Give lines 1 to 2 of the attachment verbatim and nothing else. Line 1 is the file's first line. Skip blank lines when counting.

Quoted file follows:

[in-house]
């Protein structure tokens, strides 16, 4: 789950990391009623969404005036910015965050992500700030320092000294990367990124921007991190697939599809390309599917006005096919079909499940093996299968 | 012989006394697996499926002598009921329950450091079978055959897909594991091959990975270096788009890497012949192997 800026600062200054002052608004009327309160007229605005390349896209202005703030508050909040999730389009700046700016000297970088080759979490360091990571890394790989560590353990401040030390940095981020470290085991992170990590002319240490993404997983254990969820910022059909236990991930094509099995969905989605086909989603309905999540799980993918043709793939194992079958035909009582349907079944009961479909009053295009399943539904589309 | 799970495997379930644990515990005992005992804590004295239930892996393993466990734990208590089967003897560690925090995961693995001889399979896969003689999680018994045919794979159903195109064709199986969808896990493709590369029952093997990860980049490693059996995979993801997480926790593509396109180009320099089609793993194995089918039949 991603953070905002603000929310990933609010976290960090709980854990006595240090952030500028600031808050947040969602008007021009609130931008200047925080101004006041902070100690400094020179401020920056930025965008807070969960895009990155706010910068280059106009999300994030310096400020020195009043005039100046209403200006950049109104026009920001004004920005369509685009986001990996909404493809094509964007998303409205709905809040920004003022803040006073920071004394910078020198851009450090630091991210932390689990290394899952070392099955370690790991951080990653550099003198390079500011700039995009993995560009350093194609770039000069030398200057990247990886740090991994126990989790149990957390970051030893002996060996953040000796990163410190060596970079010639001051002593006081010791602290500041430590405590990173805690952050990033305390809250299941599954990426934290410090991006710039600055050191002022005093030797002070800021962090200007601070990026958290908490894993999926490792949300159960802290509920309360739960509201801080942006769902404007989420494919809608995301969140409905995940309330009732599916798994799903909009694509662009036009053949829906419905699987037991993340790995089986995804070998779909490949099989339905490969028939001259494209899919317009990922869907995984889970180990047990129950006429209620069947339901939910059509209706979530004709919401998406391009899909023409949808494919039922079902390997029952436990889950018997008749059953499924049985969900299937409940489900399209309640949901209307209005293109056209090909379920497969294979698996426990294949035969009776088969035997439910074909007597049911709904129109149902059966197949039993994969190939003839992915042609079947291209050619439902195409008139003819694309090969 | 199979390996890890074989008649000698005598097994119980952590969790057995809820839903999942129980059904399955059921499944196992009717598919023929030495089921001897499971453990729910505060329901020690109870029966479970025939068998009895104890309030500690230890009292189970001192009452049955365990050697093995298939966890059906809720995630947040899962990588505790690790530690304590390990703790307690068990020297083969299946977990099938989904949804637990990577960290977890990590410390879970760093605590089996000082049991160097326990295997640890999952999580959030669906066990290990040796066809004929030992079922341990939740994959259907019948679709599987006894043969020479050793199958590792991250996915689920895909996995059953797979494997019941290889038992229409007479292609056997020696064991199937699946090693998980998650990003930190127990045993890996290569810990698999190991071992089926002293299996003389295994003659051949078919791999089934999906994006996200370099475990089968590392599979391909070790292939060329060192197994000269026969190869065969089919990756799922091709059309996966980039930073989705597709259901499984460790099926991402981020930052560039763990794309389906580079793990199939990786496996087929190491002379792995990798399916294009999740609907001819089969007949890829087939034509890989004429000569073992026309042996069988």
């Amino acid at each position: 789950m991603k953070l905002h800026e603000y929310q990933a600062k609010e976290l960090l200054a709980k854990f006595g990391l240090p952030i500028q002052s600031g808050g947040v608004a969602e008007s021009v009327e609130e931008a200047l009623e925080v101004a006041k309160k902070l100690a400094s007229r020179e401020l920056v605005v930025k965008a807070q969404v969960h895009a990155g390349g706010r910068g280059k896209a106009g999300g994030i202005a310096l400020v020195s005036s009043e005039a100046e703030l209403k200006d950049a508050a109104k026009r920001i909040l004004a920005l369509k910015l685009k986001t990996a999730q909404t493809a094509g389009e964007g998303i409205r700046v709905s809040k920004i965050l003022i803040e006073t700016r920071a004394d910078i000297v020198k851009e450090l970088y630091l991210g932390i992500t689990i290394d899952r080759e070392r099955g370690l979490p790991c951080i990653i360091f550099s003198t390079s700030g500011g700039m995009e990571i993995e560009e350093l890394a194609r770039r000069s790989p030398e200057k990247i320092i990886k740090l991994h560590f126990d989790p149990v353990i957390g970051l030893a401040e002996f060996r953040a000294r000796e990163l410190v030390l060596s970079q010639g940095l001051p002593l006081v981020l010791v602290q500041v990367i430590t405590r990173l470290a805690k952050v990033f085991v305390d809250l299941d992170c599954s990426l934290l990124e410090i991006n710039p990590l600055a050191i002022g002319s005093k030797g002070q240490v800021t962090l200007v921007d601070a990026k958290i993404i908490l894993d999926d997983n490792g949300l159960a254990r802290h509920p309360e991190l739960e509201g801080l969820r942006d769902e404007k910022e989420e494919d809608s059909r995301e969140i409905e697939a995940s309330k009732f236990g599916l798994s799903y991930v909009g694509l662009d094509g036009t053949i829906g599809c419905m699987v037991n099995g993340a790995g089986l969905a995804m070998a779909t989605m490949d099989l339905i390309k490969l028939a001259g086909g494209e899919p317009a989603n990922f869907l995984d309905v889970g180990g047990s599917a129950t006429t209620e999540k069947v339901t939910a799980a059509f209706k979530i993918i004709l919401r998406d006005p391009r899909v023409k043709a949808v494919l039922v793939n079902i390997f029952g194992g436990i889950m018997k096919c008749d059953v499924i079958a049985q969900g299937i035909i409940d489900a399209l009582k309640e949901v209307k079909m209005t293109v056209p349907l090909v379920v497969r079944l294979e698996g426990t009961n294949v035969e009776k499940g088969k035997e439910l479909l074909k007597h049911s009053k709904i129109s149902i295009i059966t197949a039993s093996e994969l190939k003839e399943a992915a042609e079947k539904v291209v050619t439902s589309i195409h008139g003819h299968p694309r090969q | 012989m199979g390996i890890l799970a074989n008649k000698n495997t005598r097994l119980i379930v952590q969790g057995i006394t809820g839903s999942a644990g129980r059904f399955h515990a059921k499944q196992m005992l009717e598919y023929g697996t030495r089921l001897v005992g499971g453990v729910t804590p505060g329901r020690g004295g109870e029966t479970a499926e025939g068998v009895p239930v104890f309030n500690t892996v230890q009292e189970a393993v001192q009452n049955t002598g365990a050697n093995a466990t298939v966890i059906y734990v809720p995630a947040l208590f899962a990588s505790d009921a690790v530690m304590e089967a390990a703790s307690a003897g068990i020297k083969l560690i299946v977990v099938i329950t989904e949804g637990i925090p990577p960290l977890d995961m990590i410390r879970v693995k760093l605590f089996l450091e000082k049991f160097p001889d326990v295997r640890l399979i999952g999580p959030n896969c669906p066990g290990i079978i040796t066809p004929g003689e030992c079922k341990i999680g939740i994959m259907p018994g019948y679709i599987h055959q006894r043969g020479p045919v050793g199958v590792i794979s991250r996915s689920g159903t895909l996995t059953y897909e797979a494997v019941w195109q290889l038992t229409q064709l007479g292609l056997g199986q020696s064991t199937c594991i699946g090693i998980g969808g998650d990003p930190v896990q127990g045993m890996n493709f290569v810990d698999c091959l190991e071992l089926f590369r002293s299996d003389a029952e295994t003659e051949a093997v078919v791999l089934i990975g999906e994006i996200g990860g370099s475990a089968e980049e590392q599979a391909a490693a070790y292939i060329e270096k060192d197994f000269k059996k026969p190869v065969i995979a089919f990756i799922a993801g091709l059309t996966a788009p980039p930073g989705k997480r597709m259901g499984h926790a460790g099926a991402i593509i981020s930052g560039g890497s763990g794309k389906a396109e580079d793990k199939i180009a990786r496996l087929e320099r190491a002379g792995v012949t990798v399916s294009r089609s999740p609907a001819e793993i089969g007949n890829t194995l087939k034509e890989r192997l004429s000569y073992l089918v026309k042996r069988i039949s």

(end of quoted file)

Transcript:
[in-house]
């Protein structure tokens, strides 16, 4: 789950990391009623969404005036910015965050992500700030320092000294990367990124921007991190697939599809390309599917006005096919079909499940093996299968 | 012989006394697996499926002598009921329950450091079978055959897909594991091959990975270096788009890497012949192997 800026600062200054002052608004009327309160007229605005390349896209202005703030508050909040999730389009700046700016000297970088080759979490360091990571890394790989560590353990401040030390940095981020470290085991992170990590002319240490993404997983254990969820910022059909236990991930094509099995969905989605086909989603309905999540799980993918043709793939194992079958035909009582349907079944009961479909009053295009399943539904589309 | 799970495997379930644990515990005992005992804590004295239930892996393993466990734990208590089967003897560690925090995961693995001889399979896969003689999680018994045919794979159903195109064709199986969808896990493709590369029952093997990860980049490693059996995979993801997480926790593509396109180009320099089609793993194995089918039949 991603953070905002603000929310990933609010976290960090709980854990006595240090952030500028600031808050947040969602008007021009609130931008200047925080101004006041902070100690400094020179401020920056930025965008807070969960895009990155706010910068280059106009999300994030310096400020020195009043005039100046209403200006950049109104026009920001004004920005369509685009986001990996909404493809094509964007998303409205709905809040920004003022803040006073920071004394910078020198851009450090630091991210932390689990290394899952070392099955370690790991951080990653550099003198390079500011700039995009993995560009350093194609770039000069030398200057990247990886740090991994126990989790149990957390970051030893002996060996953040000796990163410190060596970079010639001051002593006081010791602290500041430590405590990173805690952050990033305390809250299941599954990426934290410090991006710039600055050191002022005093030797002070800021962090200007601070990026958290908490894993999926490792949300159960802290509920309360739960509201801080942006769902404007989420494919809608995301969140409905995940309330009732599916798994799903909009694509662009036009053949829906419905699987037991993340790995089986995804070998779909490949099989339905490969028939001259494209899919317009990922869907995984889970180990047990129950006429209620069947339901939910059509209706979530004709919401998406391009899909023409949808494919039922079902390997029952436990889950018997008749059953499924049985969900299937409940489900399209309640949901209307209005293109056209090909379920497969294979698996426990294949035969009776088969035997439910074909007597049911709904129109149902059966197949039993994969190939003839992915042609079947291209050619439902195409008139003819694309090969 | 199979390996890890074989008649000698005598097994119980952590969790057995809820839903999942129980059904399955059921499944196992009717598919023929030495089921001897499971453990729910505060329901020690109870029966479970025939068998009895104890309030500690230890009292189970001192009452049955365990050697093995298939966890059906809720995630947040899962990588505790690790530690304590390990703790307690068990020297083969299946977990099938989904949804637990990577960290977890990590410390879970760093605590089996000082049991160097326990295997640890999952999580959030669906066990290990040796066809004929030992079922341990939740994959259907019948679709599987006894043969020479050793199958590792991250996915689920895909996995059953797979494997019941290889038992229409007479292609056997020696064991199937699946090693998980998650990003930190127990045993890996290569810990698999190991071992089926002293299996003389295994003659051949078919791999089934999906994006996200370099475990089968590392599979391909070790292939060329060192197994000269026969190869065969089919990756799922091709059309996966980039930073989705597709259901499984460790099926991402981020930052560039763990794309389906580079793990199939990786496996087929190491002379792995990798399916294009999740609907001819089969007949890829087939034509890989004429000569073992026309042996069988």